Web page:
1. It's a family reunion for Michael Rocco. The Virginia quarterback's father played as the backup quarterback on Penn State's 1982 national championship team, and his grandfather was an assistant under Joe Paterno. Rocco has a lot of family in Pennsylvania, and they're all coming down to watch him. Michael grew up as a Penn State fan, and that was his dream school, so it should be a surreal day for the junior. Paterno offered him a grayshirt, not a scholarship, because he had already offered Rob Bolden and Paul Jones. Rocco opted for a scholarship elsewhere.

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Depth, energy a concern for PSU

September, 5, 2012
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STATE COLLEGE, Pa. -- Defensive tackle Jordan Hill didn't hit the bars after the game. He didn't study or watch late-night TV either.

[+] EnlargeMichael Rocco
AP Photo/Alan DiazVirginia QB Michael Rocco will pose a tough test for Penn State.
After fighting against a no-huddle offense for 70-plus plays, sand bags might as well have been tied to his eyelids. He said he fell asleep by 10 p.m., early by his standards.

"We lost our energy in the second half," Hill acknowledged Tuesday. "We really have to keep that up the whole game."

Conditioning and depth won't become any easier against Virginia. Tight end Kyle Carter called the Cavaliers the better team over Ohio, and their passing game might push the ball upfield more efficiently -- causing another round of early bedtimes.

Quarterback Michael Rocco set a school record last season for passing yardage as a sophomore (2,671) , and he threw 149 more yards than Ohio's Tyler Tettleton over their last seven games. The running backs -- Perry Jones and Kevin Parks -- are among the best in the ACC.

"We have to stay pumped and don't lose our energy," Hill added.

With a roster short on experience and long on question marks, it's clear Penn State must rely more on veteran players like Hill. The senior, who boasts 18 career starts, didn't watch many plays from the sideline -- but he wasn't the only one.

Safety Malcolm Willis didn't have much time to grab one of those green Gatorade bottles on defense. His teammates called him the quarterback of the unit, and his backup was listed as preferred walk-on Ryan Keiser, who competed in about eight snaps a game last year.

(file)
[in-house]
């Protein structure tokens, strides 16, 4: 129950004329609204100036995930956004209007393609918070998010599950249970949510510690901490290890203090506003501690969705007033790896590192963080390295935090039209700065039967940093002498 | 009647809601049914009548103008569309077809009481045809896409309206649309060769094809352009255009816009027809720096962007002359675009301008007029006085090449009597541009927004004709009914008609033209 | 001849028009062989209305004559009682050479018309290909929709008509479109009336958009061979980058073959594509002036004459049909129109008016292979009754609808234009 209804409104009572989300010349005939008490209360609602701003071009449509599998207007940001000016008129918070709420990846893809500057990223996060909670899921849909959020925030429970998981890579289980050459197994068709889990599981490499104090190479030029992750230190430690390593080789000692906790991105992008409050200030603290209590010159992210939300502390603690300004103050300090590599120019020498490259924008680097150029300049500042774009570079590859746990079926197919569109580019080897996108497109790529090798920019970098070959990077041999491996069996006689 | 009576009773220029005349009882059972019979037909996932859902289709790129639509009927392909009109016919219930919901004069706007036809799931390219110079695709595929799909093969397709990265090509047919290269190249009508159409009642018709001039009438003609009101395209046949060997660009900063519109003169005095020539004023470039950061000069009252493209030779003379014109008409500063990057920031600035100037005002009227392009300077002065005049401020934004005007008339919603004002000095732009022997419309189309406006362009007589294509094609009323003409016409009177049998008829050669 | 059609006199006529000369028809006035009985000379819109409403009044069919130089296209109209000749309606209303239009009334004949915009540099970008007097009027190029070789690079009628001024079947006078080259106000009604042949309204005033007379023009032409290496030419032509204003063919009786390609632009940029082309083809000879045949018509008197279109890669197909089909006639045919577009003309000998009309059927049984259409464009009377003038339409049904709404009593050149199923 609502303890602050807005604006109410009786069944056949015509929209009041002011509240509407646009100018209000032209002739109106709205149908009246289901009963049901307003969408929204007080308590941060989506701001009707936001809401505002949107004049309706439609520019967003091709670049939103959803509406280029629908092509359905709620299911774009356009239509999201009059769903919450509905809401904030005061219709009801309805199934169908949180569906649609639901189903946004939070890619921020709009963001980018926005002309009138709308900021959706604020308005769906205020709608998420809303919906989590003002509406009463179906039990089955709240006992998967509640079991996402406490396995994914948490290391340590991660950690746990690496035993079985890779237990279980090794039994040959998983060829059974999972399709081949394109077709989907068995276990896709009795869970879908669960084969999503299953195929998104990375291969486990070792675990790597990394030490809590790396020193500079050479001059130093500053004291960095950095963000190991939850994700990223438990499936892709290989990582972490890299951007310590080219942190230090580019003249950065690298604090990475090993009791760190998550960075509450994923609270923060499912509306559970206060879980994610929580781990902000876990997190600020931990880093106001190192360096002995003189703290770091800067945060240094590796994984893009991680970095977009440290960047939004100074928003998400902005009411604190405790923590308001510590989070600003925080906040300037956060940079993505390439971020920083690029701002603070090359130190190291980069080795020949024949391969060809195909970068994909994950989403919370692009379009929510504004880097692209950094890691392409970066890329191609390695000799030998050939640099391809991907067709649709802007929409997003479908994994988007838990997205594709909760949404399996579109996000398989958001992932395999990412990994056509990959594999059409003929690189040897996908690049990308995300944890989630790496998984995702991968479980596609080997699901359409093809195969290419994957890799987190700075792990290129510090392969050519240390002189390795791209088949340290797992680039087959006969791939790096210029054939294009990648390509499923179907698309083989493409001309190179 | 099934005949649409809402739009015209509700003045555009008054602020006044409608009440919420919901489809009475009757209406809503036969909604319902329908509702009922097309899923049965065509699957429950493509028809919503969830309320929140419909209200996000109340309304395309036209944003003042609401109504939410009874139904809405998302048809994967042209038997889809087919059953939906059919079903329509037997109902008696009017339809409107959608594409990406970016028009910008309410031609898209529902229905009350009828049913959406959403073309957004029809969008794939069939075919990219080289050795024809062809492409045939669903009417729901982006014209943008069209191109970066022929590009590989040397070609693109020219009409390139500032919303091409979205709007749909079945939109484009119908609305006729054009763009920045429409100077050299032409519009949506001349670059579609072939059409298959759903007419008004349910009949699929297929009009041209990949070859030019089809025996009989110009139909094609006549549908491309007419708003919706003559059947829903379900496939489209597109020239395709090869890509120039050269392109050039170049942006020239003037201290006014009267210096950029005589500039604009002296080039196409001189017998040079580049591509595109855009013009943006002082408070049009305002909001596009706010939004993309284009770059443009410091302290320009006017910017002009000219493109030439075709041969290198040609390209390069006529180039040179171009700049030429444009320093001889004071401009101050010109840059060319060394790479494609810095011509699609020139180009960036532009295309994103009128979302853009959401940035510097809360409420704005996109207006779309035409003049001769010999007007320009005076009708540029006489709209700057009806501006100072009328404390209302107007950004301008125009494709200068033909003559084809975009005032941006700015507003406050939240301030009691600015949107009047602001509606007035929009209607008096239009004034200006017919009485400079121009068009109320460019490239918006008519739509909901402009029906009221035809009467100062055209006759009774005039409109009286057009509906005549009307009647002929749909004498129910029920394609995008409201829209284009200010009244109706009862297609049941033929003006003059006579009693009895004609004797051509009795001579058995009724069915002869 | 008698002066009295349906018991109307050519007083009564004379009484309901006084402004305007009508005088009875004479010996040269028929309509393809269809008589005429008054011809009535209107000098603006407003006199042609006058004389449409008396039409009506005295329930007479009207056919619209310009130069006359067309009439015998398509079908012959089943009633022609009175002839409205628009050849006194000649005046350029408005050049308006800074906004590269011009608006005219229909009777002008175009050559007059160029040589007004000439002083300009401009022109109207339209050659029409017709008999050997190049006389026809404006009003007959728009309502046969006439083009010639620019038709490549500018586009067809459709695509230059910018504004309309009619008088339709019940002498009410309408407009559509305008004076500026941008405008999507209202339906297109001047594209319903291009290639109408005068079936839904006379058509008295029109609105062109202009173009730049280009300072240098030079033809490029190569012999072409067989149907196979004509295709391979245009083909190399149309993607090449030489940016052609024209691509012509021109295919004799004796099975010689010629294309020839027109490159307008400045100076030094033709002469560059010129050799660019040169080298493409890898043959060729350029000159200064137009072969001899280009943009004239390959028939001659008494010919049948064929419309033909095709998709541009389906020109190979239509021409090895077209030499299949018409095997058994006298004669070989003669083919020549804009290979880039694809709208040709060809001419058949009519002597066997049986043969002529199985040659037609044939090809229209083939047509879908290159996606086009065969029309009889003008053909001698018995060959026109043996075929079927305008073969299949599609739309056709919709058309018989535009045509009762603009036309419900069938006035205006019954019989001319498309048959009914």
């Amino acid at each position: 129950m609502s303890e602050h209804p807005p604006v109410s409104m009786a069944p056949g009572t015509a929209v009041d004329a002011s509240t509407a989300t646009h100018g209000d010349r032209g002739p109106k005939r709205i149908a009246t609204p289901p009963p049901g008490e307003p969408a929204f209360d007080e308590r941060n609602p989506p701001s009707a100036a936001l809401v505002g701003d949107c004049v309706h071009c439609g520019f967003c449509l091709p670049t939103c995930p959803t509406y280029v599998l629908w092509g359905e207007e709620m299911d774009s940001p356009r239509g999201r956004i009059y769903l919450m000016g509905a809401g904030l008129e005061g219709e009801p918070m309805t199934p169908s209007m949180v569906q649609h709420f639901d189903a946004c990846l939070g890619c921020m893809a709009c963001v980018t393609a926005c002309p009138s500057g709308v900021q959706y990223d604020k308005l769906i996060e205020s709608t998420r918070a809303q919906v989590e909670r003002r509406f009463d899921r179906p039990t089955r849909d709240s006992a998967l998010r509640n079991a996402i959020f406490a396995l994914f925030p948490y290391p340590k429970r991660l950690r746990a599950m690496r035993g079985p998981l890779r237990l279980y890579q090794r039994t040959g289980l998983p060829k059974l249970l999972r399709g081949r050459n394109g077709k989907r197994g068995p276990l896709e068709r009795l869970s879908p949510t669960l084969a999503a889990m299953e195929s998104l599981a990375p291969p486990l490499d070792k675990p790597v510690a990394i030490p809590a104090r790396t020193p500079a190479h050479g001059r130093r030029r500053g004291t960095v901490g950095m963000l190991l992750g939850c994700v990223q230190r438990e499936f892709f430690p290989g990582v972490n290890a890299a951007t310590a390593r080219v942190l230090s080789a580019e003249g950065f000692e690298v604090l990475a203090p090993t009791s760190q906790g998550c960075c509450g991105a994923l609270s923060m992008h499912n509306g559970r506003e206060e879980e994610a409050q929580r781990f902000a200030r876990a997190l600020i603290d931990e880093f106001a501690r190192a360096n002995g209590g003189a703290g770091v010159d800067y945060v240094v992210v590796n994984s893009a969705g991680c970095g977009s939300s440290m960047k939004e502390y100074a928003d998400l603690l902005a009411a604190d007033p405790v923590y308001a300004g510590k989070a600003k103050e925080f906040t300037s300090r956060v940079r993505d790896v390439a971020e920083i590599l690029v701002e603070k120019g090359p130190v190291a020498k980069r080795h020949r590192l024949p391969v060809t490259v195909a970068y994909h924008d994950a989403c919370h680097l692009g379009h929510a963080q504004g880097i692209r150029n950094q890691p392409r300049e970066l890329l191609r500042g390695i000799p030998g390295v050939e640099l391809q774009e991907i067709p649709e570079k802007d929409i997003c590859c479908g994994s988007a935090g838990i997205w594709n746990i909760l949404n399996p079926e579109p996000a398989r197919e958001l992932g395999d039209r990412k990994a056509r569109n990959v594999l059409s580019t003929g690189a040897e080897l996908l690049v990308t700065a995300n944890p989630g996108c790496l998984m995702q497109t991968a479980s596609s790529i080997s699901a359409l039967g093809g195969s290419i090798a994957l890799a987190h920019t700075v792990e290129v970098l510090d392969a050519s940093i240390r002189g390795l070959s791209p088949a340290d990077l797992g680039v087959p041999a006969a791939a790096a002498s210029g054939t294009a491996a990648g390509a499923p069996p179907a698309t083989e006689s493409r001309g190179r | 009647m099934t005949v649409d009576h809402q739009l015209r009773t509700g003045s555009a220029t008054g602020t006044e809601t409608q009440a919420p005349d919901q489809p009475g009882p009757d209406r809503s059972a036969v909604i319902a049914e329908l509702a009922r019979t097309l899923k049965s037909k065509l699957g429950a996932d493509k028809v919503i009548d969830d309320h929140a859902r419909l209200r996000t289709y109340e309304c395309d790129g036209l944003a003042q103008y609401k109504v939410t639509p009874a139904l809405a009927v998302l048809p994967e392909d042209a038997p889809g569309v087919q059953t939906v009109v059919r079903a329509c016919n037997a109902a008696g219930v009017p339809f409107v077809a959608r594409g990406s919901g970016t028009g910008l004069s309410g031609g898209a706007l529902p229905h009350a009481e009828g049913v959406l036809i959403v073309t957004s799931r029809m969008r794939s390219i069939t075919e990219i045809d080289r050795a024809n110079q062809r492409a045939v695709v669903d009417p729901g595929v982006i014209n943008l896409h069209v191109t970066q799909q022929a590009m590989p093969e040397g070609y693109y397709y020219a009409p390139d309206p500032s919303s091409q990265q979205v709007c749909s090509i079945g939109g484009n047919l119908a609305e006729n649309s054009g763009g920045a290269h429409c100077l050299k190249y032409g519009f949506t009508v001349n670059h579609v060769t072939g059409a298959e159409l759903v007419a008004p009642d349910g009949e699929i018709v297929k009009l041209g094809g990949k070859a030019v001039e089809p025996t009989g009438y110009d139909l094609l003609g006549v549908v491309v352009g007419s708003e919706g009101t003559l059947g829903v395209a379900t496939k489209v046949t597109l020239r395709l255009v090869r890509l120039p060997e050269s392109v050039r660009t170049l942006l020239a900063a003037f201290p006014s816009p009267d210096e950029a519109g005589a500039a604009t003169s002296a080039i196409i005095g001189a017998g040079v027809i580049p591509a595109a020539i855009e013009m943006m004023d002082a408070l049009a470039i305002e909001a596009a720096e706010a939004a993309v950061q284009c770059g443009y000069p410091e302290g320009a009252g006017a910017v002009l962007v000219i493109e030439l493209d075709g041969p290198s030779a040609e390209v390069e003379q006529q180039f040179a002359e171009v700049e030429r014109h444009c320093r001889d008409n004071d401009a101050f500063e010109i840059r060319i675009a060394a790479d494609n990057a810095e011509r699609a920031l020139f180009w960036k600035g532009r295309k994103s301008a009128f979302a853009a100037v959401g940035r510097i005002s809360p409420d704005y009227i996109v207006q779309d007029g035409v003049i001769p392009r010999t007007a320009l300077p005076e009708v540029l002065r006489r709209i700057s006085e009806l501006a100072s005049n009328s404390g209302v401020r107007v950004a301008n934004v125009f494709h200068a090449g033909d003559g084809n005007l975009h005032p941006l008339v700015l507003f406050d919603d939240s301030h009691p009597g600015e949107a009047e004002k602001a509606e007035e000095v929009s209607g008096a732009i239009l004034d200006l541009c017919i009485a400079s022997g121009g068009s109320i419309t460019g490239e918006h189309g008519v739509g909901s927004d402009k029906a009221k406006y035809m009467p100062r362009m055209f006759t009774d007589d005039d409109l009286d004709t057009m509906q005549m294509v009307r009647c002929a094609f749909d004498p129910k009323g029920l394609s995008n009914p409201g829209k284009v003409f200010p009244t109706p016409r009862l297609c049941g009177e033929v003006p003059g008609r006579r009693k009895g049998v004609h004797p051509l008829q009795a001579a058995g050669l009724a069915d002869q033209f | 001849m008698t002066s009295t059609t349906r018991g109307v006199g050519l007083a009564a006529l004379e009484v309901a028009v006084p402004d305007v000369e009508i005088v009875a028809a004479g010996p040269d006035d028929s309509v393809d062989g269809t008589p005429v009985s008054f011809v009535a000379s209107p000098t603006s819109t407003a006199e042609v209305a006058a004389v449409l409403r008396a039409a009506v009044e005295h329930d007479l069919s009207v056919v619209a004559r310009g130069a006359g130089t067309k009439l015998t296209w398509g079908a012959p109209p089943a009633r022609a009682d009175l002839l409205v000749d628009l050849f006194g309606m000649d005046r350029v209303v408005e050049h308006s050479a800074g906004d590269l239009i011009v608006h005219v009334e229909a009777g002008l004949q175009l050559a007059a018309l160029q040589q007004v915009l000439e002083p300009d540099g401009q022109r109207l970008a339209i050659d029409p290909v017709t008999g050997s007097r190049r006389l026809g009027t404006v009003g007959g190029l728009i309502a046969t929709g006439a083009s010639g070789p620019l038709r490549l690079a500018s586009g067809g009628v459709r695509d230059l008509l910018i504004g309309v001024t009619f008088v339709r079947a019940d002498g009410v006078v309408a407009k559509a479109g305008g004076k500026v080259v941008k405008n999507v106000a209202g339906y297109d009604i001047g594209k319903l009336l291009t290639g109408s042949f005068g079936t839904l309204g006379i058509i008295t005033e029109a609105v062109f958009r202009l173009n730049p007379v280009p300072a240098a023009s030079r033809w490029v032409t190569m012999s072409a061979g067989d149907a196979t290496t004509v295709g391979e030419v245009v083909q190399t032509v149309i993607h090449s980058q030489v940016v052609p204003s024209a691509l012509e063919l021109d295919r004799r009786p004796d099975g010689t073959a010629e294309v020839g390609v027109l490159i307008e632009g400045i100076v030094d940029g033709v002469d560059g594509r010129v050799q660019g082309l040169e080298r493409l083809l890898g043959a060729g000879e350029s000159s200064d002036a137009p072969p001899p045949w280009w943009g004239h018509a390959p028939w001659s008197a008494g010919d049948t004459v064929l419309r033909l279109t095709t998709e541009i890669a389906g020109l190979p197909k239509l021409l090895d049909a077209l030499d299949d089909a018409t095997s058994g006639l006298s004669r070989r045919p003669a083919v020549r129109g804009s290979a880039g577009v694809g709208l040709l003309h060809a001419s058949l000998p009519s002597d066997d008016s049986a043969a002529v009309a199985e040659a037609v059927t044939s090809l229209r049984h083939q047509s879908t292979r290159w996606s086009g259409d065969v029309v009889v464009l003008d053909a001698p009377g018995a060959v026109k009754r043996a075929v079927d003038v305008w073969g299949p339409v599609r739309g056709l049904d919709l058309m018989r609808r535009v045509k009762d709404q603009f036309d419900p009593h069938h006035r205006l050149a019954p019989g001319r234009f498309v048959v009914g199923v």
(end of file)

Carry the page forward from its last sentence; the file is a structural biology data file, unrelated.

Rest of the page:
"It's just the fact that we came out with so much energy and we have to sustain that energy," said Willis, who later added he didn't feel "too" tired.

Willis and other members of the secondary are expected to remain on the field because, well, there's just no one else.

When a golf cart chauffeured an injured Stephon Morris to the locker room, true freshman Da'Quan Davis stepped into his starting cornerback role. If Adrian Amos would've asked for a water break or for time to catch his breath, another cornerback who never registered a career solo tackle -- Jesse Della Valle -- would've replaced him.

"The depth is the depth," Willis said. "We have to deal with what we have."

Penn State has yet to even practice the nickel, a defense designed to better defend against the pass. Bill O'Brien insisted that had less to do with depth and more to do with faith in the linebackers but admitted the nickel hasn't moved past the discussion phase.

O'Brien plans to use a 4-3 defense to counter Virginia's pro-style offense, and Rocco said earlier this week four-receiver sets are a definite possibility.

"It's worked well against them in the past, so we'll see how we're going to attack them this week," he said.

Hill was short on answers when it came to stopping the passing game. Maybe they could get their hands up earlier for deflections, maybe they could force more turnovers. Maybe, somehow, they could keep that energy level up -- even with a lack of depth.

"We just have to make a better effort," Hill said.

Virginia QB Rocco connected to PSU 

September, 3, 2012
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A framed photo of a young Michael Rocco still hangs in the family room, one where he's grinning wildly while straddling the Nittany Lion statue and wearing a Penn State sweatshirt.

Because of his family's connections to the university, Rocco grew up strolling the sidelines of Beaver Stadium and donning clothes embroidered with that Lions logo. His grandfather, Frank Sr., served as an assistant under Joe Paterno. And his father, Frank Jr., played as the backup quarterback during the 1982 national championship season.

[+] EnlargeMichael Rocco
AP Photo/Alan DiazPenn State was once the dream school for Virginia quarterback Michael Rocco.
Now, Michael, Virginia's starting quarterback, is watching film to find weaknesses in the team he once rooted for.